Press material: Peacock Island
In 1794, Frederick William II of Prussia had a rural summer pavilion built on Pfaueninsel (the isle of peacocks) for himself and his mistress Wilhelmine Encke, the future Countess Lichtenau. It is a timber frame structure faced with wooden boards, but built to resemble a ruinous Romantic backdrop. The magnificent early classical interior comes as a surprising contrast. It is still largely in its original condition and conveys an authentic impression of living conditions at court around 1800. Under Frederick Willliam II the island retained its original character. The landscaped garden was confined to the area around the palace, while a neo-Gothic dairy was built at the other end of the island.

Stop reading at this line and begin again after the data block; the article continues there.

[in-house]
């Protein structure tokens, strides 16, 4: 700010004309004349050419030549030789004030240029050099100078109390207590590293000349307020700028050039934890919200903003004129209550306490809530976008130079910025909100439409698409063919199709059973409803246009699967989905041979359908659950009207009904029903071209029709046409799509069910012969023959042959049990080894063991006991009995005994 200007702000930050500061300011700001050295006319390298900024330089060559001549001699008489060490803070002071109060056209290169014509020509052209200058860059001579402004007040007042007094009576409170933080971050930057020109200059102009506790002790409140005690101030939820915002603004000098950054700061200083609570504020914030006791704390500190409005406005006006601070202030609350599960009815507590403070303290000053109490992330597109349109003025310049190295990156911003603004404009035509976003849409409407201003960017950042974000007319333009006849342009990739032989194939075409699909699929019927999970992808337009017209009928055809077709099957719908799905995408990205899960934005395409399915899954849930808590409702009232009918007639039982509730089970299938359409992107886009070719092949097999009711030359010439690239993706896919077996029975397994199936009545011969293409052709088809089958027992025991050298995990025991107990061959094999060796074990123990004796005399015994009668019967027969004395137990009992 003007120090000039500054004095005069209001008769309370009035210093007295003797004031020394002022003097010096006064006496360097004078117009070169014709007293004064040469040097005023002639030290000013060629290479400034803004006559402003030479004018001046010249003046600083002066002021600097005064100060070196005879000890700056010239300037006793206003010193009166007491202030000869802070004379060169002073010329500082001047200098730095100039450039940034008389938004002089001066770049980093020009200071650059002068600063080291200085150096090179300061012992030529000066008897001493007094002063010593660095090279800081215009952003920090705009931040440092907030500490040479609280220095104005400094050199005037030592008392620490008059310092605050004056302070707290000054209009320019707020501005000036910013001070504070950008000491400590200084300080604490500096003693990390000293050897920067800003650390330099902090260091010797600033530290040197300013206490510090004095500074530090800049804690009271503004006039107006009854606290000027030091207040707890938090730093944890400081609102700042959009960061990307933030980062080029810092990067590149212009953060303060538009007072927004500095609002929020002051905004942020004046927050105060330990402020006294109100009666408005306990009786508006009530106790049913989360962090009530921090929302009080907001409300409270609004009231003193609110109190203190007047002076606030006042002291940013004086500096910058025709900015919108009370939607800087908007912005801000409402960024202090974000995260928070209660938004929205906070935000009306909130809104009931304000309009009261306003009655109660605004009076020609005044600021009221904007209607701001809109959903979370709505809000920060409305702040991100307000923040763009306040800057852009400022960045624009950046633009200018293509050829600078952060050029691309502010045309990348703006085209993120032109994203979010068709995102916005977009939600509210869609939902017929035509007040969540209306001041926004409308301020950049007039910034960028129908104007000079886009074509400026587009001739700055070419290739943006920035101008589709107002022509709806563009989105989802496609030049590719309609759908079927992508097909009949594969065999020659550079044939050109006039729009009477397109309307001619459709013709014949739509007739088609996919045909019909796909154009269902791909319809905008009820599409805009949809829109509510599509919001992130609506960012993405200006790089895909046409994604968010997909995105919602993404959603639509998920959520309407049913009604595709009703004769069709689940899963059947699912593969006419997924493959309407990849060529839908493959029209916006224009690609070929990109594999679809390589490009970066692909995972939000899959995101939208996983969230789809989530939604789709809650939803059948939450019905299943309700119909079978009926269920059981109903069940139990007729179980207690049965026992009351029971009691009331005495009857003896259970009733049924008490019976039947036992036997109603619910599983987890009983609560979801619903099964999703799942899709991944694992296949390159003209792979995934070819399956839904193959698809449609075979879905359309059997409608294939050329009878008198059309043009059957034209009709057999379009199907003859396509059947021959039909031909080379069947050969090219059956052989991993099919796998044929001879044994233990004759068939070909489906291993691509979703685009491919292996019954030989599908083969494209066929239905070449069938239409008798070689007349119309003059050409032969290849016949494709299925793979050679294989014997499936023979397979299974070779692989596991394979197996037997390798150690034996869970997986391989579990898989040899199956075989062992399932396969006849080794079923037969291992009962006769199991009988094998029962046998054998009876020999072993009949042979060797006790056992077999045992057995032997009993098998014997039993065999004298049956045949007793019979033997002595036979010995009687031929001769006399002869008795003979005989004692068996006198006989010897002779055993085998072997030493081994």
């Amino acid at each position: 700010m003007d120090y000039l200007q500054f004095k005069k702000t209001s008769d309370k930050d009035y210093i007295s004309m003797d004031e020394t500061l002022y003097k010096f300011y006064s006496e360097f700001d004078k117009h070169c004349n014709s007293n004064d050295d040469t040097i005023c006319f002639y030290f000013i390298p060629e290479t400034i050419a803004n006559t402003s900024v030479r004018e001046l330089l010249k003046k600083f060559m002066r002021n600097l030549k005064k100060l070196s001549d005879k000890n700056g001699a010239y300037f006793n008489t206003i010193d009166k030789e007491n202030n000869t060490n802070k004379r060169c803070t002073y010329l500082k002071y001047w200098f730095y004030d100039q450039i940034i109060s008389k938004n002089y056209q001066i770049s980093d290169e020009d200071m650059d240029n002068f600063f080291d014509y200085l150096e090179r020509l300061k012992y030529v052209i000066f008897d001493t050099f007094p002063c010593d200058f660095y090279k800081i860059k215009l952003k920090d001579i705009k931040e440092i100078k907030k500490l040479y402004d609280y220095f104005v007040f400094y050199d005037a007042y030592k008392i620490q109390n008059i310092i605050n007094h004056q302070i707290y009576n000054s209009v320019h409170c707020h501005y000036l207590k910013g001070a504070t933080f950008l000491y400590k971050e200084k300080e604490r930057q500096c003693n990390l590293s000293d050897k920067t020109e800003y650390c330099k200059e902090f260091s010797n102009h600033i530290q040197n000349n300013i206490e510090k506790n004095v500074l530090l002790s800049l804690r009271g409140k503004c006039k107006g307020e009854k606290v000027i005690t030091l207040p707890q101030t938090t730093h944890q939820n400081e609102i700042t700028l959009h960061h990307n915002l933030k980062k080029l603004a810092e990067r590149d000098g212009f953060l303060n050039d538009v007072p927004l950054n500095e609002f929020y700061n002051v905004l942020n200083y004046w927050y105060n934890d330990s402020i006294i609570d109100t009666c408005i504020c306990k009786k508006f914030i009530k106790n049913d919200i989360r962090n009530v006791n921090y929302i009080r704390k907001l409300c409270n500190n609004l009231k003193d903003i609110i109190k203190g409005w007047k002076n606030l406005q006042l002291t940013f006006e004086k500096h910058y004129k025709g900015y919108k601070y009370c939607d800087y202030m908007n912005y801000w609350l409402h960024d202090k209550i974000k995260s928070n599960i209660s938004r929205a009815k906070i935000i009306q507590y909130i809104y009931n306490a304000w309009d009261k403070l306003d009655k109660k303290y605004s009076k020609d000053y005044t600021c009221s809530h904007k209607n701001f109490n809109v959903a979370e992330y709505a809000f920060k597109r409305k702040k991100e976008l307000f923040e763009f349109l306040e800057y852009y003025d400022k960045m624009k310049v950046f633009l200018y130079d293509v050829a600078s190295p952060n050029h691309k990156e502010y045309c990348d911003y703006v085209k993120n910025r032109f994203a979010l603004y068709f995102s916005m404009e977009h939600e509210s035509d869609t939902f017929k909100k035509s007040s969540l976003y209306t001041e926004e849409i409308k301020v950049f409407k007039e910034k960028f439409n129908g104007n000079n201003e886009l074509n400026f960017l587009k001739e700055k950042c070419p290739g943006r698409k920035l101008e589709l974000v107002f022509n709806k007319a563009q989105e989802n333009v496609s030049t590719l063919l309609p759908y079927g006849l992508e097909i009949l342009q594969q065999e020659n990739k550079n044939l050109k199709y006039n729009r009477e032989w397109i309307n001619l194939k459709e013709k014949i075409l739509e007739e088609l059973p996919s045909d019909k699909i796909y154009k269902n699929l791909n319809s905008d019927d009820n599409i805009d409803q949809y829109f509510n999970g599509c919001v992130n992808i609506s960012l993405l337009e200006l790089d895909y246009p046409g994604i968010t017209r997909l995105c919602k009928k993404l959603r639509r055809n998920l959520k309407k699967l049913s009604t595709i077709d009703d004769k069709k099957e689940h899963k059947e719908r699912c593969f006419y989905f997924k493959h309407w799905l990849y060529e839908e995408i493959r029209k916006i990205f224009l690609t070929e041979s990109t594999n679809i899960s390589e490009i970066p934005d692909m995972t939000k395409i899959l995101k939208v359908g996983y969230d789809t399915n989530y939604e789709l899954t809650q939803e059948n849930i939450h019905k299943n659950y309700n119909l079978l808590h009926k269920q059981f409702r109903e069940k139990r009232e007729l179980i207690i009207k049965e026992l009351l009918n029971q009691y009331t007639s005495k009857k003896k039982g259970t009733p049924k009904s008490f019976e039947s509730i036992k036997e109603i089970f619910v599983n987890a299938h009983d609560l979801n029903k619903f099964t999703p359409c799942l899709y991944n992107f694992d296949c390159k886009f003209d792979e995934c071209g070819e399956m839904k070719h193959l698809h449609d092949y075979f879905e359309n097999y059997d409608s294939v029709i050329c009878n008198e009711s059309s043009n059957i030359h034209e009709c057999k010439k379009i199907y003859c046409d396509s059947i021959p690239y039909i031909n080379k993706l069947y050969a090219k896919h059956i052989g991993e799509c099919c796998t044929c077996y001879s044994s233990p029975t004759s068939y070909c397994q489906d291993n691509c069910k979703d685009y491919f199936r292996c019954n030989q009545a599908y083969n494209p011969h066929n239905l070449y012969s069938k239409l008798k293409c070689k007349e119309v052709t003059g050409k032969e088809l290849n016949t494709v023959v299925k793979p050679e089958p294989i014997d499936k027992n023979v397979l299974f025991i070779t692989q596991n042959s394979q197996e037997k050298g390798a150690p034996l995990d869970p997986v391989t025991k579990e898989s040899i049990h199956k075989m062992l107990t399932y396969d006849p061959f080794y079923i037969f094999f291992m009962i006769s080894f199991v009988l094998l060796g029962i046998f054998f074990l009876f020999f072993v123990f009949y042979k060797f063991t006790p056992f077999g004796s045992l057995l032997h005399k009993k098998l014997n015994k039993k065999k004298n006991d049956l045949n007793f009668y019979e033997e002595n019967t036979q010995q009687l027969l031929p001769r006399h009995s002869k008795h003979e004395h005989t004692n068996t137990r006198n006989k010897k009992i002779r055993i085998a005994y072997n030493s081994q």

Frederick William III and his wife Queen Luise used the palace as a summer residence. From 1818 Peter Joseph Lenné was commissioned to transform the island into a landscaped garden. Several new buildings were added, including the Palm House (razed by fire in 1880) and Schinkel’s Cavalier House.